Top of the bill Rash­ford badly needs a sup­port act

Manch­ester United are ask­ing young striker to do too much on his own, writes James Ducker

The Daily Telegraph - Sport - - Sport Premier League -

It is when you look at the for­ward lines at the big clubs across Europe that it be­comes harder to ra­tio­nalise what Manch­ester United are do­ing to – and ex­pect­ing of – Mar­cus Rash­ford this sea­son. Car­ry­ing the bur­den of spear­head­ing the at­tack in a team with­out ei­ther the right sup­port up front or cre­ativ­ity from mid­field and the flanks would test even the ca­pa­bil­i­ties of the Con­ti­nent’s most ex­pe­ri­enced cen­tre-for­wards.

Ask­ing a player who is younger than Tammy Abra­ham, who has not played a full sea­son as a cen­tral striker and who looks most at home cut­ting in from the left – as he does well for Eng­land – to take al­most sole re­spon­si­bil­ity for lead­ing the line seems as naive as it does neg­li­gent.

Ole Gun­nar Sol­sk­jaer is re­luc­tant to ac­cept United erred by not bring­ing in qual­ity re­place­ments for Romelu Lukaku and Alexis Sanchez in the sum­mer but it is a de­ci­sion that is al­ready back­fir­ing and one of the main play­ers to suf­fer has been Rash­ford. He is be­ing asked to do too much, too soon, too of­ten in a team bereft of con­fi­dence and chron­i­cally short of se­nior lead­ers and, for all his tal­ents, for all his work ethic, there is a limit to what he can be ex­pected to achieve with what he has around him.

Not only did United’s trans­fer de­ci­sions give them no wrig­gle room where in­juries were con­cerned, as re­flected most ob­vi­ously by the loss of An­thony Mar­tial and Paul Pogba, it failed to ac­count for the sharp fluc­tu­a­tions in form young play­ers in­evitably go through. Hav­ing bro­ken through at a young age and with 178 se­nior ap­pear­ances to his name, there is a dan­ger peo­ple look at Rash­ford now and think he is much older than he is, not a player still 12 days shy of his 22nd birth­day. Look across Europe and no other big club are ex­pect­ing of a young striker what United are ex­pect­ing of Rash­ford. Even the supremely gifted Kylian Mbappe, not 21 un­til De­cem­ber, has Edin­son Ca­vani and Ney­mar to lean upon at Paris St-ger­main, as well as a tal­ented mid­field pro­vid­ing the bul­lets.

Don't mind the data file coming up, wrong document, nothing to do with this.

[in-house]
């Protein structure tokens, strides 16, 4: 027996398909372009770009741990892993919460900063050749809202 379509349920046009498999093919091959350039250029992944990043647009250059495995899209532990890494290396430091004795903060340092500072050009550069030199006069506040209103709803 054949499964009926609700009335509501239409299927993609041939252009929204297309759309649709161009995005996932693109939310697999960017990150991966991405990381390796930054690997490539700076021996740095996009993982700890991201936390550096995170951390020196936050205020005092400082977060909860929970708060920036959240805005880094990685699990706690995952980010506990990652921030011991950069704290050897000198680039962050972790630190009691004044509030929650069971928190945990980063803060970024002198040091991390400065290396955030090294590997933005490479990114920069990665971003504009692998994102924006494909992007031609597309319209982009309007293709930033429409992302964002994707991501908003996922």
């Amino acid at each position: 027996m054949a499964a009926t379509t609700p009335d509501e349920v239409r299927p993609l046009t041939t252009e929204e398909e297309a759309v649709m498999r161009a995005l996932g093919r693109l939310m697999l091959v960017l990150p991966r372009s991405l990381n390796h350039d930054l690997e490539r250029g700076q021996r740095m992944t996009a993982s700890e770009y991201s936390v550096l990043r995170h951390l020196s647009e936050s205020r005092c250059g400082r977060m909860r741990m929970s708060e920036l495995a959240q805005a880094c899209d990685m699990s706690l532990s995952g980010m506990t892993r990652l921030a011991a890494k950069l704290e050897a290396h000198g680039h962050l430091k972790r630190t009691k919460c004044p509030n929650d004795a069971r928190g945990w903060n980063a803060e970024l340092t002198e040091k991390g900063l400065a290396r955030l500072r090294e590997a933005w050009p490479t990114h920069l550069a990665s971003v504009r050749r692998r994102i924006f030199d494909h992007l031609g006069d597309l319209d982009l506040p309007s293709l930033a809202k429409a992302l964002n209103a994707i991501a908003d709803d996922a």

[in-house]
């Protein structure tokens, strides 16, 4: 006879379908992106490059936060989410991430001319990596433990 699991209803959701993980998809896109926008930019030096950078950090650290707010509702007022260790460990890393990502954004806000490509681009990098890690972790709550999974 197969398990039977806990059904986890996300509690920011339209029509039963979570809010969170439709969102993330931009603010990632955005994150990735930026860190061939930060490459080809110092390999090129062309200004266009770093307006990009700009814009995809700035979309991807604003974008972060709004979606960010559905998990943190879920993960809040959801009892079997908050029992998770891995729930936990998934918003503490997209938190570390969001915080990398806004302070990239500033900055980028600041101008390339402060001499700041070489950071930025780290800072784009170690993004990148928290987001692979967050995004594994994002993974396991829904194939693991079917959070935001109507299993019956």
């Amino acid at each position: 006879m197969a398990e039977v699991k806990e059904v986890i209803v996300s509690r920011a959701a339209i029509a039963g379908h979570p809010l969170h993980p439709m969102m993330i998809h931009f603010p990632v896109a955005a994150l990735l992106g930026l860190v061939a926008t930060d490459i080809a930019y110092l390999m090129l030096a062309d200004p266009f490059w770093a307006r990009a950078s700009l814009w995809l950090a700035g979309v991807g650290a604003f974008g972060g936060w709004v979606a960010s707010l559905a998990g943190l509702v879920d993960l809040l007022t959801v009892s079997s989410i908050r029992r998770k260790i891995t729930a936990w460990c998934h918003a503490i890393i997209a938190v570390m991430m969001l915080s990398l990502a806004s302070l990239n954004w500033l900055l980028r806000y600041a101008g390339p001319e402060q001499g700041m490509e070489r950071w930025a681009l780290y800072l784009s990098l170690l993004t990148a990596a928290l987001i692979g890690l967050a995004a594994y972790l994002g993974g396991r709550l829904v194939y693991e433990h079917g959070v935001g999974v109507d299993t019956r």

Are Vini­cius and Luka Jovic, 19 and 21 re­spec­tively, be­ing left to fig­ure it out for them­selves at Real Madrid? No, they have Karim Ben­zema, Gareth Bale and Eden Haz­ard to help them along their way. At Old Traf­ford to­mor­row, Liver­pool will field a front three com­pro­mis­ing two 27-year-olds in Mo­hamed Salah and Sa­dio Mane, and Roberto Firmino, who is one year older.

Sol­sk­jaer’s rea­sons for let­ting Lukaku and Sanchez go were un­der­stand­able but he has sold Rash­ford short by not bring­ing in qual­ity and ex­pe­ri­ence in at­tack. In Mar­tial’s ab­sence, United’s front line con­sists of an in­ex­pe­ri­enced 18-year-old, Ma­son Greenwood, and 21-year-old Daniel James, a tal­ented but raw sum­mer sign­ing who only made his se­nior de­but 20 months ago. No one should be sur­prised United have scored just seven goals in their past 10 games.

Sol­sk­jaer talked yes­ter­day of want­ing his play­ers to take more risks, to be more ad­ven­tur­ous on the ball and to “make more runs in be­hind”. But with­out Pogba avail­able to pro­vide the sort of balls from which Rash­ford raced in be­hind to pun­ish Chelsea on the open­ing day of the sea­son, who is go­ing to feed the Eng­land striker? But for the in­dus­try and en­deav­our of Scott Mctom­i­nay, United’s mid­field is a vac­uum. Plenty of Rash­ford’s runs have gone wasted or un­no­ticed and, for all the crit­i­cism he has re­ceived for not get­ting into the six-yard box enough, his par­tic­u­lar skill set has never ap­peared to be that of a nat­u­ral penalty-box poacher. He de­serves bet­ter than the hand he has been dealt.

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